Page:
Maya MacGuineas is president of the Committee for a Responsible Federal Budget.

Op-Ed: Dear Speaker Boehner

CNN Money | November 3, 2010

Commentary: Maya MacGuineas is the director of the fiscal policy program at the New America Foundation.

Welcome to the job! Uh, I think. Of course, Republicans must be thrilled to have taken back the House and all.

But let's get real, at times like these, being in charge isn't all that fun. And if you do it right, it will be really tough. So assuming you don't want to call for a recount ...

My advice comes from someone terribly worried about the fiscal direction of the country. I don't care which party holds the majority. Consult your political advisers for the other side of what I am about to suggest. (The deficit debate: Game on)

Fixing the economy: We are in real bind here. The truth is that things probably won't get all that much better anytime soon.

So when it comes to talking about where we are headed, don't over-promise: Manage expectations.

 

After years of overspending at the household level, and decades of overpromising at the government level, we have a lot of digging out to do. At the same time, the economy continues to face many vulnerable spots. A nuanced response is in order.

In the short run, the economy needs more stimulus. Sorry, I know that word doesn't travel well in your circles, so call it what you want. Business investment. A downpayment on growth. Innovation policy. Whatever.

GDP is well below potential and something will have to fill the gap.

Focusing on incentives to promote business spending and investment would probably dovetail best with your agenda.

But while stimulus spending is politically desirable because it comes from borrowed money -- so, for instance, you get to cut taxes without offsetting the costs -- that borrowing must only be temporary. This is not an excuse for permanent, deficit-financed tax cuts.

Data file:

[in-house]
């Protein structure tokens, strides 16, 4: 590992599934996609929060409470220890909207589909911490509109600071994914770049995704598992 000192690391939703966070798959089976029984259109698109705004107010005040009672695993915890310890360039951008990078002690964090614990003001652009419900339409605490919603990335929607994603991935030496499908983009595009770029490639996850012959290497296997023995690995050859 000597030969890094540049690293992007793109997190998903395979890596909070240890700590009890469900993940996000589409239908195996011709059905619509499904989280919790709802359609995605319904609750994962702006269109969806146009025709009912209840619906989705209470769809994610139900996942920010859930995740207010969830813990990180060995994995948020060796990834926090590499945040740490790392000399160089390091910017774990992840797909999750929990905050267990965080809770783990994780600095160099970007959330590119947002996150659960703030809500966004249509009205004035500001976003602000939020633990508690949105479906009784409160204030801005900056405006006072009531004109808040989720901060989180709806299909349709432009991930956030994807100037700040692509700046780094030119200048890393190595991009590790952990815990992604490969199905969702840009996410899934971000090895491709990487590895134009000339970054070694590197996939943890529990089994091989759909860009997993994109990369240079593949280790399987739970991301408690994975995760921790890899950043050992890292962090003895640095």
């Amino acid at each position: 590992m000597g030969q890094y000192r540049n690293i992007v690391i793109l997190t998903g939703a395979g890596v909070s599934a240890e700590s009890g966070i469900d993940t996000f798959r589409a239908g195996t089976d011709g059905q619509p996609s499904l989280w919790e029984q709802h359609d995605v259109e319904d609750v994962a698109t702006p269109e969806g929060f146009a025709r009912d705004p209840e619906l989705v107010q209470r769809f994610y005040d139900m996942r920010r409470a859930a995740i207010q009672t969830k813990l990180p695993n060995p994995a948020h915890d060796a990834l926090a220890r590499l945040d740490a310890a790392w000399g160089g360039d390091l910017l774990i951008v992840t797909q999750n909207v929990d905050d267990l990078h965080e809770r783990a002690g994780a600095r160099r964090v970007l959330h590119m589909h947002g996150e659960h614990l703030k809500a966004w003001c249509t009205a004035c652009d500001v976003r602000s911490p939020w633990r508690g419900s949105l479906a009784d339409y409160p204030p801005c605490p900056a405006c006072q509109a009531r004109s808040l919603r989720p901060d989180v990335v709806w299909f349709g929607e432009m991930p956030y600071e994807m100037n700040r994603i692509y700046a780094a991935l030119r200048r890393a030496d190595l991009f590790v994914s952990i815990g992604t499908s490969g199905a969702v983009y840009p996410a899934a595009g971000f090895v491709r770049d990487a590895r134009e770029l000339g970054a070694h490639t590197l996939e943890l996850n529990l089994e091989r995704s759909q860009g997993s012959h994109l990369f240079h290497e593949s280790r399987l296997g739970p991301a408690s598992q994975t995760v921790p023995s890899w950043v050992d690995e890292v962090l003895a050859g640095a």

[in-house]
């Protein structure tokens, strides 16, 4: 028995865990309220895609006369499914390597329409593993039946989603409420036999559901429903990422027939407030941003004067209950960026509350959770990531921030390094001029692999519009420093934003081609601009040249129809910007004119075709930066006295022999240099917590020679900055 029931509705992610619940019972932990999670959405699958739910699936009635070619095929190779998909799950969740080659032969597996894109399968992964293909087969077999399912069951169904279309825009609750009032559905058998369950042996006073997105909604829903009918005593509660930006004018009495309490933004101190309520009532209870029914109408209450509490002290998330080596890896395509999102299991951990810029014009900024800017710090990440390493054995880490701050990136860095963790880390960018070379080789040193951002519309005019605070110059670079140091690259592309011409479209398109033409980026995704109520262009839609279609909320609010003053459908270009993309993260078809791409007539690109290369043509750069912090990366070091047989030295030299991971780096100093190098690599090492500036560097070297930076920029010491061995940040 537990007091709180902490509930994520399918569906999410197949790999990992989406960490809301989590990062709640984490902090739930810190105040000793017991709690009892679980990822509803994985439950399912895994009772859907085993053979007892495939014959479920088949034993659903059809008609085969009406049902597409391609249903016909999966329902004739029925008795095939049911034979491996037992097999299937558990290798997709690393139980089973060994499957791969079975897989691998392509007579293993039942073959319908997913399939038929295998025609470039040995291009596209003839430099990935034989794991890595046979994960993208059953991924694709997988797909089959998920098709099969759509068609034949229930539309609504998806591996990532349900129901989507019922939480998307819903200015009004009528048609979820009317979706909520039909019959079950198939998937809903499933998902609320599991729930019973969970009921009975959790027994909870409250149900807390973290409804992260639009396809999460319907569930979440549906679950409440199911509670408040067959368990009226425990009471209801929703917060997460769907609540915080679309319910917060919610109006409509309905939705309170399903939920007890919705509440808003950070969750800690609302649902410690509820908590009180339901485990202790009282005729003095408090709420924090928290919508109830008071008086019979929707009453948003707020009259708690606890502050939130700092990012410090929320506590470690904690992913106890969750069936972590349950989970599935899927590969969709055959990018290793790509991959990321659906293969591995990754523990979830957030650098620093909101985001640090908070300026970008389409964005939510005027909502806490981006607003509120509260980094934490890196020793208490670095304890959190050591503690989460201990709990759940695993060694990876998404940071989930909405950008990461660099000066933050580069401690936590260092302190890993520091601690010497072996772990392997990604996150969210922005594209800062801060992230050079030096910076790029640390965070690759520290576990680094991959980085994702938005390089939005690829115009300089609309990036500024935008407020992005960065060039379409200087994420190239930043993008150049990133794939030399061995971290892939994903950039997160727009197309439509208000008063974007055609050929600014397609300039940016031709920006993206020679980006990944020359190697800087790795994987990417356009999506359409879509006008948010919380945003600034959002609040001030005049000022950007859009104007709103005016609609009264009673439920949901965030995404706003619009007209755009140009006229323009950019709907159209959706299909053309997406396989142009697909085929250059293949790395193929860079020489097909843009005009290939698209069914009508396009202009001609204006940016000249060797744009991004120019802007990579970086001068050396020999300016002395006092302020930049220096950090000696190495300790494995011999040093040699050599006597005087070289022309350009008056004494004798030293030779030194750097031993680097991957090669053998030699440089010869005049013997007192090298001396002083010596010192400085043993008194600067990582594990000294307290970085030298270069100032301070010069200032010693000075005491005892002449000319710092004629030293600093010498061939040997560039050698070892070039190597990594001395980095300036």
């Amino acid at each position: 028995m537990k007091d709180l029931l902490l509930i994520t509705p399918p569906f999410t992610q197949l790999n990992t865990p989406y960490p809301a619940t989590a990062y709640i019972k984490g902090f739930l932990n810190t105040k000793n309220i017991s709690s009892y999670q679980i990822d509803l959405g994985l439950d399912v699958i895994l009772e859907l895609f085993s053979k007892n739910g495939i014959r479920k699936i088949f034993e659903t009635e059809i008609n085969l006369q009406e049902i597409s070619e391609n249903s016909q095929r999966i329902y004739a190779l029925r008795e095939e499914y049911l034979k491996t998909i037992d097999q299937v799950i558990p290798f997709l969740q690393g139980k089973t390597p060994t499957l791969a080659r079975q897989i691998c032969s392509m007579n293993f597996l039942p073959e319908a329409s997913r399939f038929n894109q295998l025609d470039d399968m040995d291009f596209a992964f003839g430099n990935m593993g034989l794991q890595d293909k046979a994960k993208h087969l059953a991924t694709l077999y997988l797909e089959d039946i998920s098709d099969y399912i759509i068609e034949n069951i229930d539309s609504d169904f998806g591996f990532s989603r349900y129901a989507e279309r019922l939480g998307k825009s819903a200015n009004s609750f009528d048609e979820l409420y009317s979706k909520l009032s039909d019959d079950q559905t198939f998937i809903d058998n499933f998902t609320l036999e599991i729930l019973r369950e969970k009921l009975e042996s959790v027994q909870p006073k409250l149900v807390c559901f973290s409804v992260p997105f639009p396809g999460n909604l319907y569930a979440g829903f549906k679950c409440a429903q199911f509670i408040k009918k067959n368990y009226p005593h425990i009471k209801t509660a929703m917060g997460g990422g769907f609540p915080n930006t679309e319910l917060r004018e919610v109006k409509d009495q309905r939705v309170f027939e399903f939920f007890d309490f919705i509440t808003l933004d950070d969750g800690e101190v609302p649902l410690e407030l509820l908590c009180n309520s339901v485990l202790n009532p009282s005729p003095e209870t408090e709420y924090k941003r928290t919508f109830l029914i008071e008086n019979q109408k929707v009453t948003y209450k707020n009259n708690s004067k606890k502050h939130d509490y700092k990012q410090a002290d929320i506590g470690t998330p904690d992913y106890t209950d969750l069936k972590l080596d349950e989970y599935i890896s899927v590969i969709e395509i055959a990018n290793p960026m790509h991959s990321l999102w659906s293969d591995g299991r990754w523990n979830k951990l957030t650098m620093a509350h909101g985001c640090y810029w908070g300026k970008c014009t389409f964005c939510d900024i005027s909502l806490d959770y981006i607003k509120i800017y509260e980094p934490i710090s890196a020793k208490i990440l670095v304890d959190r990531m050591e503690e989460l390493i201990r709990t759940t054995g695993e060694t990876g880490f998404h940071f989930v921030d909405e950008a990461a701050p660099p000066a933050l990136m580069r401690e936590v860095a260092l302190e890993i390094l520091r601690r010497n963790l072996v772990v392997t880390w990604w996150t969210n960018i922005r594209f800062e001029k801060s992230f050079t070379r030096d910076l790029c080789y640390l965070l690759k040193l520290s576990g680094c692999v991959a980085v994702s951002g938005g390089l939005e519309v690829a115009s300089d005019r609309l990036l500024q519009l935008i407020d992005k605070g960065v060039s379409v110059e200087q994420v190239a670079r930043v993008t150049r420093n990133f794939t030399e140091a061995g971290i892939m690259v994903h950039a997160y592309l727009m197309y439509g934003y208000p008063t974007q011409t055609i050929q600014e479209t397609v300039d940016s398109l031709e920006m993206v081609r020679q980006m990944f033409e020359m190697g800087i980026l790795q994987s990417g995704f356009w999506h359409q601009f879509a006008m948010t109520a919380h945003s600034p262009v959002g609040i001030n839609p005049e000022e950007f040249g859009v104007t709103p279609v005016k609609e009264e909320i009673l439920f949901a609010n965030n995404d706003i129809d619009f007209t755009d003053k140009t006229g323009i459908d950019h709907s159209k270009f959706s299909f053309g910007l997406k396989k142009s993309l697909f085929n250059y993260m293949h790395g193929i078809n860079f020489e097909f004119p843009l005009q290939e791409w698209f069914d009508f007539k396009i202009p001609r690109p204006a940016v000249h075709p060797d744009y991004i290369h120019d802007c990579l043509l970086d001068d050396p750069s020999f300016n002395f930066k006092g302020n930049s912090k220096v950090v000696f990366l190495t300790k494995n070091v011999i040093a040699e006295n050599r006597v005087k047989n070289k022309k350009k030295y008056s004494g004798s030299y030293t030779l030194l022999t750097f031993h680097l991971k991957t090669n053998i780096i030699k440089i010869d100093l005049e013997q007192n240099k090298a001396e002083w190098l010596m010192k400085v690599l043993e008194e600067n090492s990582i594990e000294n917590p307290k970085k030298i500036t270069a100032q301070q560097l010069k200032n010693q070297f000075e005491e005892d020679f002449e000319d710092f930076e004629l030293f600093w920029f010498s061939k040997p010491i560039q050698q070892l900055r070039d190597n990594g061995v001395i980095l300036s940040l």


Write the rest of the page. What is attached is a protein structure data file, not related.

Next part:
Speaking of which, I realize I'm not going to convince anybody to stop pushing to make the Bush tax cuts permanent, but just between friends, we all know that these tax cuts are not the best way to stimulate the economy, nor are they the centerpiece of any real effort at fundamental reform in the longer run.

If you do proceed with making some or all of the tax cuts permanent, it will only make fixing the deficit and debt problem all the more difficult. And you can't fix the economy if you don't fix the debt problem.

That brings us to controlling government spending.

Reforming spending for real: No question about it --government spending is projected to grow out of control. As soon as the economic recovery takes hold, the focus has to be on bringing spending back down to more manageable levels.

Unfortunately, the solutions offered on the campaign trail won't do it. The heart of the problem is entitlement spending, and the Pledge to America only mentions entitlements twice. TWICE. Come on now. I fear you will have a tough time fixing government spending if you are scared to even discuss it.

Paul Ryan, your colleague from Wisconsin, has been a real hero on this topic, laying out his ideas for long-term entitlement reform. But one of the most frustrating things during the election was watching members of both parties run away from these ideas without introducing alternatives of their own.

If politicians are too scared to talk about how to fix Social Security, Medicare, and Medicaid, we are truly headed for trouble. It is time to drop the focus on things like earmarks and repealing TARP and focus on where the real money is.